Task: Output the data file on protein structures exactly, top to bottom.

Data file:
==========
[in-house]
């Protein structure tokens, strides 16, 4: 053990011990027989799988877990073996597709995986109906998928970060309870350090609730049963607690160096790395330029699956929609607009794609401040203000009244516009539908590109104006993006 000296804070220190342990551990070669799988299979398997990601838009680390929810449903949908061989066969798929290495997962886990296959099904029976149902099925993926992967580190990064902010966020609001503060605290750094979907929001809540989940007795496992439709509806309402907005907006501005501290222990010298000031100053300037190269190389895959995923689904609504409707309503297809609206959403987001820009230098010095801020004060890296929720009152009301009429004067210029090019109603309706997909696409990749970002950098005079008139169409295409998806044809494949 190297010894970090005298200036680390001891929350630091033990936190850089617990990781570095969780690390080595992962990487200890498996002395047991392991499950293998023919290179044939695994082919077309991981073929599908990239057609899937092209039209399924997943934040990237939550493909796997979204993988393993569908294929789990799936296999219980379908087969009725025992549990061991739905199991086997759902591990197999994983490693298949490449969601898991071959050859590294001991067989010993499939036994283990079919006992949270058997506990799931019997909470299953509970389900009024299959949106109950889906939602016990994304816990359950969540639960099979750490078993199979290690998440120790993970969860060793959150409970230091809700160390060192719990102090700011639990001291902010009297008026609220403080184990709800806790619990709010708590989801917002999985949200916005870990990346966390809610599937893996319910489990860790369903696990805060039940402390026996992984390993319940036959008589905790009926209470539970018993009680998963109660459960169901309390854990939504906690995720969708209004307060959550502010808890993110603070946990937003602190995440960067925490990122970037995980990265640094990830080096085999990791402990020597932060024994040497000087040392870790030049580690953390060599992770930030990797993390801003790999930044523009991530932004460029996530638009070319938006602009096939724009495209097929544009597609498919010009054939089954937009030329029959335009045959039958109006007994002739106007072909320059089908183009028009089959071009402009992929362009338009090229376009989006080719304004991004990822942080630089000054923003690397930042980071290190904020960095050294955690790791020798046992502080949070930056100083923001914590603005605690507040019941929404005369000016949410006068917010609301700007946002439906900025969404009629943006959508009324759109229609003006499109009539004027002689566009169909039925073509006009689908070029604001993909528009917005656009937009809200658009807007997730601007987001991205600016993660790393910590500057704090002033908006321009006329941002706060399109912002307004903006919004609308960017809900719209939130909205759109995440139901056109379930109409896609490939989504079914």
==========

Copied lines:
[in-house]
């Protein structure tokens, strides 16, 4: 053990011990027989799988877990073996597709995986109906998928970060309870350090609730049963607690160096790395330029699956929609607009794609401040203000009244516009539908590109104006993006 000296804070220190342990551990070669799988299979398997990601838009680390929810449903949908061989066969798929290495997962886990296959099904029976149902099925993926992967580190990064902010966020609001503060605290750094979907929001809540989940007795496992439709509806309402907005907006501005501290222990010298000031100053300037190269190389895959995923689904609504409707309503297809609206959403987001820009230098010095801020004060890296929720009152009301009429004067210029090019109603309706997909696409990749970002950098005079008139169409295409998806044809494949 190297010894970090005298200036680390001891929350630091033990936190850089617990990781570095969780690390080595992962990487200890498996002395047991392991499950293998023919290179044939695994082919077309991981073929599908990239057609899937092209039209399924997943934040990237939550493909796997979204993988393993569908294929789990799936296999219980379908087969009725025992549990061991739905199991086997759902591990197999994983490693298949490449969601898991071959050859590294001991067989010993499939036994283990079919006992949270058997506990799931019997909470299953509970389900009024299959949106109950889906939602016990994304816990359950969540639960099979750490078993199979290690998440120790993970969860060793959150409970230091809700160390060192719990102090700011639990001291902010009297008026609220403080184990709800806790619990709010708590989801917002999985949200916005870990990346966390809610599937893996319910489990860790369903696990805060039940402390026996992984390993319940036959008589905790009926209470539970018993009680998963109660459960169901309390854990939504906690995720969708209004307060959550502010808890993110603070946990937003602190995440960067925490990122970037995980990265640094990830080096085999990791402990020597932060024994040497000087040392870790030049580690953390060599992770930030990797993390801003790999930044523009991530932004460029996530638009070319938006602009096939724009495209097929544009597609498919010009054939089954937009030329029959335009045959039958109006007994002739106007072909320059089908183009028009089959071009402009992929362009338009090229376009989006080719304004991004990822942080630089000054923003690397930042980071290190904020960095050294955690790791020798046992502080949070930056100083923001914590603005605690507040019941929404005369000016949410006068917010609301700007946002439906900025969404009629943006959508009324759109229609003006499109009539004027002689566009169909039925073509006009689908070029604001993909528009917005656009937009809200658009807007997730601007987001991205600016993660790393910590500057704090002033908006321009006329941002706060399109912002307004903006919004609308960017809900719209939130909205759109995440139901056109379930109409896609490939989504079914």